Under existing law, certain state and federal agencies with management and regulatory responsibilities in the San Francisco Bay/Sacramento-San Joaquin Delta Estuary participate in the CALFED Bay-Delta Program for the purposes of improving ecosystem quality, water supply reliability, water quality, and the integrity of the levees and channels in the bay-delta. Nearly two dozen state and federal agencies have some role in managing or regulating the natural resources of the bay-delta and its watershed1.

1 California Bay-Delta Authority Act of 2003.

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2 CALFED Bay-Delta Authority 2003 Annual Report, March 2004.

3 Testimony of Stuart L. Somach, Before the Committee on Resources, U.S. House of Representatives Hearing to Authorize the Secretary of the Interior to Implement the CALFED Bay-Delta Program, July 24, 2003.

4 Testimony of Thomas N. Clark, General Manager, Kern County Water Agency, Before the Water and Power Subcommittee of the House of Representatives Resources Committee, June 28, 2003, Tulare, California.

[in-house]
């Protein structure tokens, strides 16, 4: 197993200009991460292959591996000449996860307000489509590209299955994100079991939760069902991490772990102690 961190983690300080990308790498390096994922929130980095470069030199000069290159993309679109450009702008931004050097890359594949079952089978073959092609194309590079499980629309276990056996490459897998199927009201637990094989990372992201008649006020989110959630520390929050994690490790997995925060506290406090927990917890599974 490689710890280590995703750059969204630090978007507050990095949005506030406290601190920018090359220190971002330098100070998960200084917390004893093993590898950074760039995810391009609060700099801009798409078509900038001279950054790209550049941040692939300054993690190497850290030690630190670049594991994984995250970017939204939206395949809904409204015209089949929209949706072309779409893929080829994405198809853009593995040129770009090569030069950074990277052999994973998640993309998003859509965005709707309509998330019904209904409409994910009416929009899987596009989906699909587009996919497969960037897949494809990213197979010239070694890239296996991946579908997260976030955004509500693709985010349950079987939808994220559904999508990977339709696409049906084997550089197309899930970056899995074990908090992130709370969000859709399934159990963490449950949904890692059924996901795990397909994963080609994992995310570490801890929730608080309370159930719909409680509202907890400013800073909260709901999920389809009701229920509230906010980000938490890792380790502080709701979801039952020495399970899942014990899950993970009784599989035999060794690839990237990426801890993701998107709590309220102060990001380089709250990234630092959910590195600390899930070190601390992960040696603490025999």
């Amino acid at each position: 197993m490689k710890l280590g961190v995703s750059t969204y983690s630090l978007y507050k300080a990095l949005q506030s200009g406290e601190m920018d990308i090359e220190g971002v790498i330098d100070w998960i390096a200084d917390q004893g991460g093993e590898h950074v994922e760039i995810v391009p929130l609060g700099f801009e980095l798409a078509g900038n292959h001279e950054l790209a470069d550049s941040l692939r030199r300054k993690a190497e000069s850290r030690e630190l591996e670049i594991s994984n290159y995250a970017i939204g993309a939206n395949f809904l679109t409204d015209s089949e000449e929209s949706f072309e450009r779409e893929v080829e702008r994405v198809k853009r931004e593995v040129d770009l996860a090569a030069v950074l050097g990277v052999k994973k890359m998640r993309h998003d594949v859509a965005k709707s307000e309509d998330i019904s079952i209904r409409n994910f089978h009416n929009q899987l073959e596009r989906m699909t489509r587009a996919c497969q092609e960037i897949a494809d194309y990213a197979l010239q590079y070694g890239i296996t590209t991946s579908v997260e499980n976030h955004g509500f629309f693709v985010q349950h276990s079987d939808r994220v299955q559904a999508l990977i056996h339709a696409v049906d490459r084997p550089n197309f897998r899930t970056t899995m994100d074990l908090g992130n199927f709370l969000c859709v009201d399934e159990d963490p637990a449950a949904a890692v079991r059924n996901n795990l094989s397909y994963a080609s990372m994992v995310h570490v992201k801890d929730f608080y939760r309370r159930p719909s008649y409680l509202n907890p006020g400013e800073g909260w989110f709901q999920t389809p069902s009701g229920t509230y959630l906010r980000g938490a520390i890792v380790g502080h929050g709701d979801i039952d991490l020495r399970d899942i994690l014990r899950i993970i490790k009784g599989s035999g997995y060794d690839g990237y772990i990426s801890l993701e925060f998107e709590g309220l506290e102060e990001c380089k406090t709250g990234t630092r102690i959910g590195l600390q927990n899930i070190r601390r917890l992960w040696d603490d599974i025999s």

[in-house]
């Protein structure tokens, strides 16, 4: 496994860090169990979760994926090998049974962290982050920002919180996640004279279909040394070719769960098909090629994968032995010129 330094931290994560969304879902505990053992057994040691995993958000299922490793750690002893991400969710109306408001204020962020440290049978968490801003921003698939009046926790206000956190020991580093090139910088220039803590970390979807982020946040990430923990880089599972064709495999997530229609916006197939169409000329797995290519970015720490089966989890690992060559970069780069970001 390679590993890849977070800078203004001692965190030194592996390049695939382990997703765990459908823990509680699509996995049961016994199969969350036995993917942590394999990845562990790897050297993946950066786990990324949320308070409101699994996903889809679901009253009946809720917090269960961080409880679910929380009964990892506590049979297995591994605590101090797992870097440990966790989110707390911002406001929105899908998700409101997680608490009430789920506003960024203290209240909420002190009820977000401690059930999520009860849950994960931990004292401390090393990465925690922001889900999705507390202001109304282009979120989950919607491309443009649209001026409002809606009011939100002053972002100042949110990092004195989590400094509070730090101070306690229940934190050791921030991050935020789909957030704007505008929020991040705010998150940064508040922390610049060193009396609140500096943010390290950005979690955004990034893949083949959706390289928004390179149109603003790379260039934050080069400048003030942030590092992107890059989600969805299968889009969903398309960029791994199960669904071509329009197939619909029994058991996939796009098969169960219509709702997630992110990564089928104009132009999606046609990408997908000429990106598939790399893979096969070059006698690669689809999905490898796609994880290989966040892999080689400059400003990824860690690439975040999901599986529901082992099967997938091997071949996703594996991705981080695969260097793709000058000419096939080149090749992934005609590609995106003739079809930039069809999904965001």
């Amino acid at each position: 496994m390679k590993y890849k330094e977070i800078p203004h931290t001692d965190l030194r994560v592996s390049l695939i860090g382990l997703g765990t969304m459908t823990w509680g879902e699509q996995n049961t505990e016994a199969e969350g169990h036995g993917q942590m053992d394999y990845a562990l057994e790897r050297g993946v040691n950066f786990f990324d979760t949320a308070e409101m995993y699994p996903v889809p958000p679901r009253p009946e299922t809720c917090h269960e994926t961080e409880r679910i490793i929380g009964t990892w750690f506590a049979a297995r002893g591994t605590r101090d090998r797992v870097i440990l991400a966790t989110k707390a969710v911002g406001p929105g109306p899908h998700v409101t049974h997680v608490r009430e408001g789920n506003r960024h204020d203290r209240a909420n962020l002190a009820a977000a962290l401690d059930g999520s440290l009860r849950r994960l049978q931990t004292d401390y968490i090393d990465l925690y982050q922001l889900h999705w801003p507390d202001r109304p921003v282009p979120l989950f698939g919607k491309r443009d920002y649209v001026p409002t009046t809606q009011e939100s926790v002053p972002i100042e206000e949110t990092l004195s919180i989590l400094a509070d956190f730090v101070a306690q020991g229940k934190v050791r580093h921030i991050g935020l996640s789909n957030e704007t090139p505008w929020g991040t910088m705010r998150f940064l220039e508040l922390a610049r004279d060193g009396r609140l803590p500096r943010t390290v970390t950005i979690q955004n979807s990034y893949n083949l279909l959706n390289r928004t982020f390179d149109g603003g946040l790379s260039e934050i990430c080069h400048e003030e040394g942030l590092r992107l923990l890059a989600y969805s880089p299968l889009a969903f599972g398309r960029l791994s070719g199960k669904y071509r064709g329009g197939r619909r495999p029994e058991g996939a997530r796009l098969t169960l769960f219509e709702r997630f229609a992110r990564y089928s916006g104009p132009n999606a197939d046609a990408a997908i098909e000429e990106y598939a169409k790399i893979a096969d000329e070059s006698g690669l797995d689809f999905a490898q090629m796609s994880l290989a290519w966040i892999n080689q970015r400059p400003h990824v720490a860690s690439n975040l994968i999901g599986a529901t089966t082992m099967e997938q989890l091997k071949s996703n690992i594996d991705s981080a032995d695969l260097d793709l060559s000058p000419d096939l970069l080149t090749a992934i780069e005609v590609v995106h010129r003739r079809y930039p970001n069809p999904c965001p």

The California legislature established the California Bay-Delta Authority as a new governance structure to oversee the Program and the CALFED agencies. Collectively these agencies have allocated nearly $2 billion for local projects to expand groundwater storage, ensure efficient water use, increase water recycling, stabilize levees and restore ecosystems2. Now in its fourth year of implementation, CALFED claims it is delivering on its promise to break through years of gridlock and litigation by providing a balanced, collaborative approach to the state’s most challenging water issues. However, while fish populations appear to be improving, agricultural and urban water users question whether water supplies are actually becoming more dependable. When CALFED was in its infancy, water users supported the program because they believed the concept of "balance" to be critical to a successful CALFED. Unfortunately, critical water supply storage and conveyance projects have lagged behind environmental restoration efforts, and many water users believe that these necessary infrastructure works may never be completed.